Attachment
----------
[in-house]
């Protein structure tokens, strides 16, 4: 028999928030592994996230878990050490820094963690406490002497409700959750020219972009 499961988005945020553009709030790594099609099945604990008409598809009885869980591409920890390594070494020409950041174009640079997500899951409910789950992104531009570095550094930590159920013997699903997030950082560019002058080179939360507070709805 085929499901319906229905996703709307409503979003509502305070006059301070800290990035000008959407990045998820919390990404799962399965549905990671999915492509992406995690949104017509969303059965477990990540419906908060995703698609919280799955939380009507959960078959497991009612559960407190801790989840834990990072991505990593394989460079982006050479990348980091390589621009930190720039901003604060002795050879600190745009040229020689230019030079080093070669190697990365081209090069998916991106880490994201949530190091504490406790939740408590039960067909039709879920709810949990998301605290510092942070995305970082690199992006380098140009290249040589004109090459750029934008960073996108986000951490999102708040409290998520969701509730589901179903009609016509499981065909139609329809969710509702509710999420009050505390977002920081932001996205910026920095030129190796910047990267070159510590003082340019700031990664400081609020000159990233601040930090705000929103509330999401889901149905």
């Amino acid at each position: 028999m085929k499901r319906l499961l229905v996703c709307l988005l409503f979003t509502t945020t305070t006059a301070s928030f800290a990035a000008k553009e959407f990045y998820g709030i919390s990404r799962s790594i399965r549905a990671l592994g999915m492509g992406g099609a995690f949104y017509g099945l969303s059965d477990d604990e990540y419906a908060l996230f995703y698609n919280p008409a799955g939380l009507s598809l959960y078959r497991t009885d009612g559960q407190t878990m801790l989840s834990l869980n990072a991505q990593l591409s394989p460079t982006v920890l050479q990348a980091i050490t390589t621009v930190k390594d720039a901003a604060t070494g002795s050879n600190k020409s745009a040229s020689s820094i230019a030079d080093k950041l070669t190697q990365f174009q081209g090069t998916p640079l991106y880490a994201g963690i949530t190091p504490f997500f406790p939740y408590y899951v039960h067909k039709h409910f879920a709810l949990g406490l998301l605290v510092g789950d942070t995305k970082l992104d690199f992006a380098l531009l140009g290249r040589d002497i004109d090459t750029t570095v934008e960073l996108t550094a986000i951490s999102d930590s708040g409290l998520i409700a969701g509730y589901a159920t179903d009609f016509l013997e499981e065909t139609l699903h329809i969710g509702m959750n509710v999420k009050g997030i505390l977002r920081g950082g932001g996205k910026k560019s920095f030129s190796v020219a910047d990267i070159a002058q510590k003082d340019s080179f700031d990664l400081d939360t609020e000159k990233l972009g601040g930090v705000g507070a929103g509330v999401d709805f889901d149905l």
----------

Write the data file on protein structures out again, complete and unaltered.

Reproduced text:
[in-house]
């Protein structure tokens, strides 16, 4: 028999928030592994996230878990050490820094963690406490002497409700959750020219972009 499961988005945020553009709030790594099609099945604990008409598809009885869980591409920890390594070494020409950041174009640079997500899951409910789950992104531009570095550094930590159920013997699903997030950082560019002058080179939360507070709805 085929499901319906229905996703709307409503979003509502305070006059301070800290990035000008959407990045998820919390990404799962399965549905990671999915492509992406995690949104017509969303059965477990990540419906908060995703698609919280799955939380009507959960078959497991009612559960407190801790989840834990990072991505990593394989460079982006050479990348980091390589621009930190720039901003604060002795050879600190745009040229020689230019030079080093070669190697990365081209090069998916991106880490994201949530190091504490406790939740408590039960067909039709879920709810949990998301605290510092942070995305970082690199992006380098140009290249040589004109090459750029934008960073996108986000951490999102708040409290998520969701509730589901179903009609016509499981065909139609329809969710509702509710999420009050505390977002920081932001996205910026920095030129190796910047990267070159510590003082340019700031990664400081609020000159990233601040930090705000929103509330999401889901149905």
């Amino acid at each position: 028999m085929k499901r319906l499961l229905v996703c709307l988005l409503f979003t509502t945020t305070t006059a301070s928030f800290a990035a000008k553009e959407f990045y998820g709030i919390s990404r799962s790594i399965r549905a990671l592994g999915m492509g992406g099609a995690f949104y017509g099945l969303s059965d477990d604990e990540y419906a908060l996230f995703y698609n919280p008409a799955g939380l009507s598809l959960y078959r497991t009885d009612g559960q407190t878990m801790l989840s834990l869980n990072a991505q990593l591409s394989p460079t982006v920890l050479q990348a980091i050490t390589t621009v930190k390594d720039a901003a604060t070494g002795s050879n600190k020409s745009a040229s020689s820094i230019a030079d080093k950041l070669t190697q990365f174009q081209g090069t998916p640079l991106y880490a994201g963690i949530t190091p504490f997500f406790p939740y408590y899951v039960h067909k039709h409910f879920a709810l949990g406490l998301l605290v510092g789950d942070t995305k970082l992104d690199f992006a380098l531009l140009g290249r040589d002497i004109d090459t750029t570095v934008e960073l996108t550094a986000i951490s999102d930590s708040g409290l998520i409700a969701g509730y589901a159920t179903d009609f016509l013997e499981e065909t139609l699903h329809i969710g509702m959750n509710v999420k009050g997030i505390l977002r920081g950082g932001g996205k910026k560019s920095f030129s190796v020219a910047d990267i070159a002058q510590k003082d340019s080179f700031d990664l400081d939360t609020e000159k990233l972009g601040g930090v705000g507070a929103g509330v999401d709805f889901d149905l």